The “lack of parental involvement” is the biggest issue affecting black students’ quality of education.
That is one of major findings in a new national survey of African-Americans on factors in their quality of life. The survey, sponsored by the W.K. Kellogg Foundation (WKKF) and Ebony magazine, polled 1,005 African Americans on their mood and on issues related to income, housing, health care, relationships, race and education.
Responses to education-related questions made up a large part of the summary of survey findings. When asked to identify the biggest issues in education, about a fifth of respondents said lack of parental involvement, making it the most frequently cited concern. Other concerns included “overcrowded classrooms” (17 percent), “funding differences among school districts” (17 percent), “quality of teachers” (16 percent), and “students with behavioral issues or special needs” (10 percent).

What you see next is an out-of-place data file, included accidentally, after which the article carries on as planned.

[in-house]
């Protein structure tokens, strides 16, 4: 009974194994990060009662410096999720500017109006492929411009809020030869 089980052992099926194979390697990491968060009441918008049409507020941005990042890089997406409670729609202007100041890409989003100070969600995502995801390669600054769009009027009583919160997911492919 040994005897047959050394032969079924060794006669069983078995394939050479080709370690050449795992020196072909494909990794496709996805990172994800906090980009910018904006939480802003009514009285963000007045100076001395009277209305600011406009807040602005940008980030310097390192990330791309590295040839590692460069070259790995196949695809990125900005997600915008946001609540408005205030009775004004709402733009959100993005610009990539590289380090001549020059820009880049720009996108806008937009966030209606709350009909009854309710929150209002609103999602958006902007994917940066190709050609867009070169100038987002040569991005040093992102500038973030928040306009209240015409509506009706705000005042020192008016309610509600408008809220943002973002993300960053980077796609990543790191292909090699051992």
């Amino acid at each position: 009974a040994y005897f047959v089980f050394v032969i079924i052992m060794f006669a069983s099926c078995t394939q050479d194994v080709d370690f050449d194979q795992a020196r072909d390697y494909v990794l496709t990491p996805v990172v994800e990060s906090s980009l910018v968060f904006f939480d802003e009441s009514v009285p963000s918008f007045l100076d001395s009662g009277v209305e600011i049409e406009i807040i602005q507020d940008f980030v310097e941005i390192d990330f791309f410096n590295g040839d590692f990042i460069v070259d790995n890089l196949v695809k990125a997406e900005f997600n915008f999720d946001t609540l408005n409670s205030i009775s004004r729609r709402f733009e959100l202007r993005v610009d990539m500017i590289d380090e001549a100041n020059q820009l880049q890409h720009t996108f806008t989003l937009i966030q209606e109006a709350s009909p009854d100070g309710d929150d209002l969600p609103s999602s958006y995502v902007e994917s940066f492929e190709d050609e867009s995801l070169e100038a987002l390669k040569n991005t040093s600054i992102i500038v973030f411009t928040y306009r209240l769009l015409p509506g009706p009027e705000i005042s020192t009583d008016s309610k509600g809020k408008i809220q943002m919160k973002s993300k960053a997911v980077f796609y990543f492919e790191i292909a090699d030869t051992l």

Of those respondents with school-age children or grandchildren, only 37 percent said the nation was “making progress” in efforts to provide “a quality education.” About a third said the country is “losing ground” in education and 28 percent said that there has been no appreciable change in educational quality.
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